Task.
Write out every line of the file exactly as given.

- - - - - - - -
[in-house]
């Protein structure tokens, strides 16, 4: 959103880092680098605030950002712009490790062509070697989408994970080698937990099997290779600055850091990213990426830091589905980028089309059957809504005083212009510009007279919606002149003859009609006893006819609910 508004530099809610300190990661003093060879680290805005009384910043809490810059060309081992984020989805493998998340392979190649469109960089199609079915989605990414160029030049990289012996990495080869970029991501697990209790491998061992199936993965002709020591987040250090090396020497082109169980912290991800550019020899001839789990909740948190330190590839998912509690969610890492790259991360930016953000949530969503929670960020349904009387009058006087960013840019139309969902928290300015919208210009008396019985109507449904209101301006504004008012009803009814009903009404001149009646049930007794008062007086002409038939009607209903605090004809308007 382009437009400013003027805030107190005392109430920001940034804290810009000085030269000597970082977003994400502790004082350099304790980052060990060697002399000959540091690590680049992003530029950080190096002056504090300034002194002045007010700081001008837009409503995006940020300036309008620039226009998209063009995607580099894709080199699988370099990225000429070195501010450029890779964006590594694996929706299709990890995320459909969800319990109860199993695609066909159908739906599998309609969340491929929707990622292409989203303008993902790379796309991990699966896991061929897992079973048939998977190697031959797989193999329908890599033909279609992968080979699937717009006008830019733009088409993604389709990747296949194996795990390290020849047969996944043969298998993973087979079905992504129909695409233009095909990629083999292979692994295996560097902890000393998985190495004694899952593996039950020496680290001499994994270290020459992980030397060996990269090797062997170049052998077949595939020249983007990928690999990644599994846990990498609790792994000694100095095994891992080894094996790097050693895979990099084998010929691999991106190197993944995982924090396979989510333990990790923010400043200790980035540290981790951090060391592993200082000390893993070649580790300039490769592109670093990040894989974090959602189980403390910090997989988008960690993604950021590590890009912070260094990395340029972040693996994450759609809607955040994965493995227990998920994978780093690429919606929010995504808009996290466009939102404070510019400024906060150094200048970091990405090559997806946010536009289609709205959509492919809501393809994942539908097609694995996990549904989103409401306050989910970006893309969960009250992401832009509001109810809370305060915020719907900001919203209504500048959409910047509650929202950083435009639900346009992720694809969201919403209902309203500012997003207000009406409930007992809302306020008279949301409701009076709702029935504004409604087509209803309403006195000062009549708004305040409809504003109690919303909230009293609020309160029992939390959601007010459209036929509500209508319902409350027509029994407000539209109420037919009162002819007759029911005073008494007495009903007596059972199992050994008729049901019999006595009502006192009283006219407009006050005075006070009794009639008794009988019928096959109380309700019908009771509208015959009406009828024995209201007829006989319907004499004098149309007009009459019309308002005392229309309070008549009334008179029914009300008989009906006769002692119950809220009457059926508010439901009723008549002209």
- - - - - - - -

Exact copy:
[in-house]
């Protein structure tokens, strides 16, 4: 959103880092680098605030950002712009490790062509070697989408994970080698937990099997290779600055850091990213990426830091589905980028089309059957809504005083212009510009007279919606002149003859009609006893006819609910 508004530099809610300190990661003093060879680290805005009384910043809490810059060309081992984020989805493998998340392979190649469109960089199609079915989605990414160029030049990289012996990495080869970029991501697990209790491998061992199936993965002709020591987040250090090396020497082109169980912290991800550019020899001839789990909740948190330190590839998912509690969610890492790259991360930016953000949530969503929670960020349904009387009058006087960013840019139309969902928290300015919208210009008396019985109507449904209101301006504004008012009803009814009903009404001149009646049930007794008062007086002409038939009607209903605090004809308007 382009437009400013003027805030107190005392109430920001940034804290810009000085030269000597970082977003994400502790004082350099304790980052060990060697002399000959540091690590680049992003530029950080190096002056504090300034002194002045007010700081001008837009409503995006940020300036309008620039226009998209063009995607580099894709080199699988370099990225000429070195501010450029890779964006590594694996929706299709990890995320459909969800319990109860199993695609066909159908739906599998309609969340491929929707990622292409989203303008993902790379796309991990699966896991061929897992079973048939998977190697031959797989193999329908890599033909279609992968080979699937717009006008830019733009088409993604389709990747296949194996795990390290020849047969996944043969298998993973087979079905992504129909695409233009095909990629083999292979692994295996560097902890000393998985190495004694899952593996039950020496680290001499994994270290020459992980030397060996990269090797062997170049052998077949595939020249983007990928690999990644599994846990990498609790792994000694100095095994891992080894094996790097050693895979990099084998010929691999991106190197993944995982924090396979989510333990990790923010400043200790980035540290981790951090060391592993200082000390893993070649580790300039490769592109670093990040894989974090959602189980403390910090997989988008960690993604950021590590890009912070260094990395340029972040693996994450759609809607955040994965493995227990998920994978780093690429919606929010995504808009996290466009939102404070510019400024906060150094200048970091990405090559997806946010536009289609709205959509492919809501393809994942539908097609694995996990549904989103409401306050989910970006893309969960009250992401832009509001109810809370305060915020719907900001919203209504500048959409910047509650929202950083435009639900346009992720694809969201919403209902309203500012997003207000009406409930007992809302306020008279949301409701009076709702029935504004409604087509209803309403006195000062009549708004305040409809504003109690919303909230009293609020309160029992939390959601007010459209036929509500209508319902409350027509029994407000539209109420037919009162002819007759029911005073008494007495009903007596059972199992050994008729049901019999006595009502006192009283006219407009006050005075006070009794009639008794009988019928096959109380309700019908009771509208015959009406009828024995209201007829006989319907004499004098149309007009009459019309308002005392229309309070008549009334008179029914009300008989009906006769002692119950809220009457059926508010439901009723008549002209």